Another firm with lots of telecom clients is Dycom Industries (DY), which handles the construction of new networks. At a P/E ratio of about 13, Dycom already has a lot of bad news built into the price of its shares. It’s fallen from $56 down to $22. Any good news in the telecom industry could spark a rally.

Tellabs (TLAB) makes telecommunications hardware for the latest digital networks, and its stock has fallen more than 60 percent from its high. With a P/E around 9, TLAB also looks attractive to those with a contrarian streak.

If the economy rallies soon – and that’s not an unlikely prospect – current prices could look awfully anachronistic. Sure, there are no guarantees; there never are for contrarian investors, but that’s why they make so much money when they’re right.

JWR contributor James K. Glassman is the host of Tech Central Station. Comment by clicking here.


06/27/01: Look to Politics to Find Broadband's Market Cap Shortfall
06/22/01: Tech Commodity Buys Available for Mining
06/18/01: The Blackout Portfolio
06/14/01: The conservation myth stars as latest (sub)urban legend
06/07/01: Will America go high tech on the high seas?
06/05/01: 'Price gouging' doesn't cut it as reason for rising energy prices
06/01/01: Authentication tools opening up opportunities in online security
05/25/01: 'Price gouging' doesn’t cut it as reason for rising energy prices
05/21/01: Banking on High-Tech Education
05/17/01: It's No Time to Go Wobbly on Kyoto
05/02/01: Diversify with tech’s leaders
04/26/01: To Revive The New Economy, Release A Chokehold   —   Break Up The Bells
04/24/01: Who’s To Blame For Broadband Crisis? Wired Article Points To Bells
04/19/01: The Bush Budget
04/12/01: To revive The New Economy, release a chokehold --- break up the Bells
04/04/01: Even as stocks have fallen, the Net keeps booming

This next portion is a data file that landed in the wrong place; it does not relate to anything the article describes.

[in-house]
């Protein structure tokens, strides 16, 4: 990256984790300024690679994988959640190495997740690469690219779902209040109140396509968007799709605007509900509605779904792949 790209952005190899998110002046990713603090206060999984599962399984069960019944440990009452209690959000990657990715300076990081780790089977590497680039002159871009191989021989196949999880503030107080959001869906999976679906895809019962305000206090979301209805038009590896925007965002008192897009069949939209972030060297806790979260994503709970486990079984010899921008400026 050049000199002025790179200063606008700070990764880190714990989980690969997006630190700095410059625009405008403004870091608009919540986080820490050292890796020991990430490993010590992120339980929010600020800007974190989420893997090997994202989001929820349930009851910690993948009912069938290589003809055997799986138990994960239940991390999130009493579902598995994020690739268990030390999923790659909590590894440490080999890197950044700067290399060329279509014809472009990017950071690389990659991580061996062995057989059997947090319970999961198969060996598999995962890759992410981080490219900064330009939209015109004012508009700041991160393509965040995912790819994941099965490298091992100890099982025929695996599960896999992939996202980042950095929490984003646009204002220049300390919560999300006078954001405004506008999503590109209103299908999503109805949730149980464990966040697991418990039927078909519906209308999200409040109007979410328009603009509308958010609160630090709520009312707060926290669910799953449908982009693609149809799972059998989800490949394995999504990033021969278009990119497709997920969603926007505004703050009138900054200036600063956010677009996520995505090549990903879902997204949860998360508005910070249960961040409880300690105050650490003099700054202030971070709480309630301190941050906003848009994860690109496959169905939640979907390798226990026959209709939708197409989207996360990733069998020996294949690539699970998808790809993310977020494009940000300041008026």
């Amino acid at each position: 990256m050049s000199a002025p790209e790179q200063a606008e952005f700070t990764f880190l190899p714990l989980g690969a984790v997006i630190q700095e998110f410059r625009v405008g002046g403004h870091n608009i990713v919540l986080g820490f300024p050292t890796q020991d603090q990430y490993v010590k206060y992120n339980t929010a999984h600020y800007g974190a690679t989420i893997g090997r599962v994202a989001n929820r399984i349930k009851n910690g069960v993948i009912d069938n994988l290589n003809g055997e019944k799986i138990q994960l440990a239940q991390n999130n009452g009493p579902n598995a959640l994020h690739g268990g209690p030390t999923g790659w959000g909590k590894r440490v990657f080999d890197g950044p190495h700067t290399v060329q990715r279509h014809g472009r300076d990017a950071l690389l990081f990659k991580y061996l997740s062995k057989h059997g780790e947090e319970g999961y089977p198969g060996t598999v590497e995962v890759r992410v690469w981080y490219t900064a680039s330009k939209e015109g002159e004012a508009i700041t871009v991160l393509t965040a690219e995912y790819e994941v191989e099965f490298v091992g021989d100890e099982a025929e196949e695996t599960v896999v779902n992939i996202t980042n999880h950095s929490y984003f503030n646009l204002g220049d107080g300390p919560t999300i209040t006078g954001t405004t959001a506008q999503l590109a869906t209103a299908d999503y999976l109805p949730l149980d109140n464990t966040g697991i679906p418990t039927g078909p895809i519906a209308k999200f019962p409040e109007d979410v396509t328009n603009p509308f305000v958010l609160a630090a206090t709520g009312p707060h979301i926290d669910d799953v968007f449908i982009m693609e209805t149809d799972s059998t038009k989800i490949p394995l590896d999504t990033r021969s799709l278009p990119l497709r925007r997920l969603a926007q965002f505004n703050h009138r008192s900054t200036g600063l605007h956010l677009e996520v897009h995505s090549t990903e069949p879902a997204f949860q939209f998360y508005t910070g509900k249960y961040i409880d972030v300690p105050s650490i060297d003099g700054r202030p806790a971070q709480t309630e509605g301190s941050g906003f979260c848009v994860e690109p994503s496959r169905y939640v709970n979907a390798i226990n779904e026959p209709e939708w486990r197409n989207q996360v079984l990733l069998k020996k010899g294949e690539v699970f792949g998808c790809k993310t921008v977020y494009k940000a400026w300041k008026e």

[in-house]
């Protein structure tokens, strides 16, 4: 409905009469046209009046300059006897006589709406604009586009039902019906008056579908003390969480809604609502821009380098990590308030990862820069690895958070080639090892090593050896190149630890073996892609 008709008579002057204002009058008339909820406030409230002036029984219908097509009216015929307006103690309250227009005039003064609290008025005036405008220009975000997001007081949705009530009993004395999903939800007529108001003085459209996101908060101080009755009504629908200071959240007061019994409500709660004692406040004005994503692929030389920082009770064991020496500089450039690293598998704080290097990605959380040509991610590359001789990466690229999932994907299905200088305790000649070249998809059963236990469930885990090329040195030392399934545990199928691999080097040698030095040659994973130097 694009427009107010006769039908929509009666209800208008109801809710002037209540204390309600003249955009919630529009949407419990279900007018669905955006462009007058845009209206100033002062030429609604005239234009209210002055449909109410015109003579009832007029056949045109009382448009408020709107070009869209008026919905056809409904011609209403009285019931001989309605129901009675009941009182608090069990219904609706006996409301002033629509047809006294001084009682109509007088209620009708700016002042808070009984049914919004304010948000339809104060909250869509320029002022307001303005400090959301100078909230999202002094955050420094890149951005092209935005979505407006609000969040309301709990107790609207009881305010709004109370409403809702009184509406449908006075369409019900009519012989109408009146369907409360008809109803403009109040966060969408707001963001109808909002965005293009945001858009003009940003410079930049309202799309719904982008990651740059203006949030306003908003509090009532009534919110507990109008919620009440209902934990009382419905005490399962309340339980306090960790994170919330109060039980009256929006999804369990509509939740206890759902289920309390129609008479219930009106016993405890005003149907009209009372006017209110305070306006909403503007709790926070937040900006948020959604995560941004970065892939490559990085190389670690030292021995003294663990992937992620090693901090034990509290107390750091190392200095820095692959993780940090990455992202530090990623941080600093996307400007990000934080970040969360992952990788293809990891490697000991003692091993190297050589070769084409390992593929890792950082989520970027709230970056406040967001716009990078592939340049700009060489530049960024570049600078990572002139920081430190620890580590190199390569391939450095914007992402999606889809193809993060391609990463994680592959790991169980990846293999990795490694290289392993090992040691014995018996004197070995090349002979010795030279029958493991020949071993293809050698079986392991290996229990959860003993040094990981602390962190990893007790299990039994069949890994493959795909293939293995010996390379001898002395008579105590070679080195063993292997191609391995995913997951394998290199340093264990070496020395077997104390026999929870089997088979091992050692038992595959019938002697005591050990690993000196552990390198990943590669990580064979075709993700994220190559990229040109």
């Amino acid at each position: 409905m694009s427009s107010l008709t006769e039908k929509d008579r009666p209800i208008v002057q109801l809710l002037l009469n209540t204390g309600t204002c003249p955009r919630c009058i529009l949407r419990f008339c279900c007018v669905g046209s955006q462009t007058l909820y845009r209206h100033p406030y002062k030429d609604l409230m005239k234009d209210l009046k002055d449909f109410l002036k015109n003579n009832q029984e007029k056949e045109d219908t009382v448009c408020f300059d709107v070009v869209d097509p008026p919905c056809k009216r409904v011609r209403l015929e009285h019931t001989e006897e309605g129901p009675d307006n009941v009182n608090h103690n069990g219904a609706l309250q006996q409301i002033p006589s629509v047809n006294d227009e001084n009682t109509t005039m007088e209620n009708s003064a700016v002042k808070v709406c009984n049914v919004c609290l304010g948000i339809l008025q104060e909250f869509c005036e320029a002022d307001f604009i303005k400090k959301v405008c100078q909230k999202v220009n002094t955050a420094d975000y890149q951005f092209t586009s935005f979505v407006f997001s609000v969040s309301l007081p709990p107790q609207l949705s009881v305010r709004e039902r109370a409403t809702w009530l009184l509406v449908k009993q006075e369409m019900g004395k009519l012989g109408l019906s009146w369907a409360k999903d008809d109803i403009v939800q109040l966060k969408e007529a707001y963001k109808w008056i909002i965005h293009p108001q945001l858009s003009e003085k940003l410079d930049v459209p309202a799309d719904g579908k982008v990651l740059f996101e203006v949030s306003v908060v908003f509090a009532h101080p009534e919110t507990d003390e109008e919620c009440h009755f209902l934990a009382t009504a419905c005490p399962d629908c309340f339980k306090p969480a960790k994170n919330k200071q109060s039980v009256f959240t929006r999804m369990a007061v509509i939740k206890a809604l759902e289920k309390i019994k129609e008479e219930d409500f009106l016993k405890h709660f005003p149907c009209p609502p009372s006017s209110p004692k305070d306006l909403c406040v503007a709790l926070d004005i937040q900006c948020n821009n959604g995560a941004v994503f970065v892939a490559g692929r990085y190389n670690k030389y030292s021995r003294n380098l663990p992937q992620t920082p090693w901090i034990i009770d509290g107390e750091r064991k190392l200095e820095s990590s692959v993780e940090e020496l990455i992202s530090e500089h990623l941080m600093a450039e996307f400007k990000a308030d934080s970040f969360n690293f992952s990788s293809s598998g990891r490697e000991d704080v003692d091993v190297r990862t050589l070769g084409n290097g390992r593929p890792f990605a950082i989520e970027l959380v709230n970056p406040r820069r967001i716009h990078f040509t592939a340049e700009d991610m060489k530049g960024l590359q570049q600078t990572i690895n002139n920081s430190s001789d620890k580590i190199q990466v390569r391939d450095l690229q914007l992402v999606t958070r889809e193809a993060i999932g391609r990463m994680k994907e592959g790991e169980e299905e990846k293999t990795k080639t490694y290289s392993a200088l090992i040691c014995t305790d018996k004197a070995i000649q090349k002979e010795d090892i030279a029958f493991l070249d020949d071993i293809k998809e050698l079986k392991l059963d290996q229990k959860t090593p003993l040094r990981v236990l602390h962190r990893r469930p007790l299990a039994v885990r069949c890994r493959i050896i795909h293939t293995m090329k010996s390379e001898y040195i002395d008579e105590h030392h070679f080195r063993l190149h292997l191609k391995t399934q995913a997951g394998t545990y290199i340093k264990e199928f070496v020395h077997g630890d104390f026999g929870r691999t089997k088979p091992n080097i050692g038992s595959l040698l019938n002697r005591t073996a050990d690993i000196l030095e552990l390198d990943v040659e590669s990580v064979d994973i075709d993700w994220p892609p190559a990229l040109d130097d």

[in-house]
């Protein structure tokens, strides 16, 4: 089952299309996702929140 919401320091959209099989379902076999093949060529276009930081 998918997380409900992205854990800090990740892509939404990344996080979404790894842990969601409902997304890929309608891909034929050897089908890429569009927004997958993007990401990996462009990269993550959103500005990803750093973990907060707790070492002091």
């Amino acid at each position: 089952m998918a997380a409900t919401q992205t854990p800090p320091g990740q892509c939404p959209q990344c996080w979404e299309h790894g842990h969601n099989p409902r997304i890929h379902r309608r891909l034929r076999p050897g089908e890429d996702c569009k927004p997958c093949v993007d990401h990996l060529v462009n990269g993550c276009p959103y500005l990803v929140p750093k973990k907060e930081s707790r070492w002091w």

03/28/01: Where’s The Profit In Biotech Future?
03/22/01: The Joy of Debt: The last thing we should want is a U.S. Treasury flush with cash
03/19/01: 'Defensive' Stocks in the NASDAQ
03/15/01: Bush administration must say no to Jane and Kyoto
03/08/01: Time to buy small caps? Consider these five great techs
03/01/01: Bill’s and Larry’s continued political adventures
02/26/01: Chips on the Dips?
02/23/01: How Tauzin Can Keep His Word And Stop Telecom "Remonopolization"
02/13/01: Consumers, WAKE UP! Middlemen are ripping you off
02/02/01: Publicity-Seeking Politicians and Contingency-Fee Lawyers Corrupt the Law
01/26/01: DoubleClick, eBay And Their Promising Ilk
01/24/01: Will Cyberspace Look Like France or America?
12/27/00: Cut interest, taxes and regulation to save high-tech economy
12/20/00: Close, But No Big Czar
12/15/00: A Down Year? Maybe. But Let’s Put It in Perspective
12/13/00: Clinton’s sorry midnight race into history
12/07/00: Is Telecom’s Future The Bells, The Bells, and Only The Bells?
12/01/00: Money talks and walks in election aftermath
11/29/00: Climate Treaty Deadlock Shows Lack of Consensus and Common Sense
11/23/00: Climate change participants don’t listen to reasons for uncertainty
11/21/00: Will Regulators Create a Recession?
11/14/00: The Election and the Market
10/26/00: Hang on for the long term
10/25/00: On privacy, one size doesn’t fit all
10/24/00: Perish the bearish thought
10/19/00: Beating hunger --- the biggest prize
10/13/00: Way to play biotech
10/12/00: Bush vs. Gore on Technology
10/11/00: Global Climate Scare: Fools Rush In
10/05/00: Avoid the Apple Trap
10/03/00: Goodbye, anti-Microsoft crusader --- and good riddance
09/29/00: Should You Invest in Tech IPOs?
09/27/00: Could technology end airline delays?
09/22/00: Don’t Forget Small Caps
09/20/00: Is the New York Times Rooting for Disaster?
09/13/00: The Best Argument Against Net Regulation
08/30/00: Political Risk in Big Drug Stocks
07/27/00: Tech Dividends
07/25/00: Government Privacy Violators
07/20/00: If I Had to Pick One Tech Stock
07/18/00: Our Favorite Lawsuit
07/13/00: Silicon Valley East
07/11/00: Election 2000: Year of the Investor Class?
07/07/00: Adventures on the
07/06/00:The Difference Between Bill Gates and Larry Ellison
06/29/00: In the Chips
06/27/00: Free market wins in Federal Court!
06/22/00: Wireless Bargains?
06/20/00: Is Your SUV Warming the Planet?
06/15/00: Shopping for Government
06/13/00: Top 10 Tech Stocks
06/08/00: Riding the eBook Wave
06/06/00: "The Last Mile"
06/02/00: Keep Buying!
05/31/00: Who Asked the FTC to Regulate Online Privacy?
05/25/00: "When It’s Time to Sell"
05/23/00: End the "Telephone Tax"
05/16/00: Time Warner Gets a Bad Rap

© 2000, Tech Central Station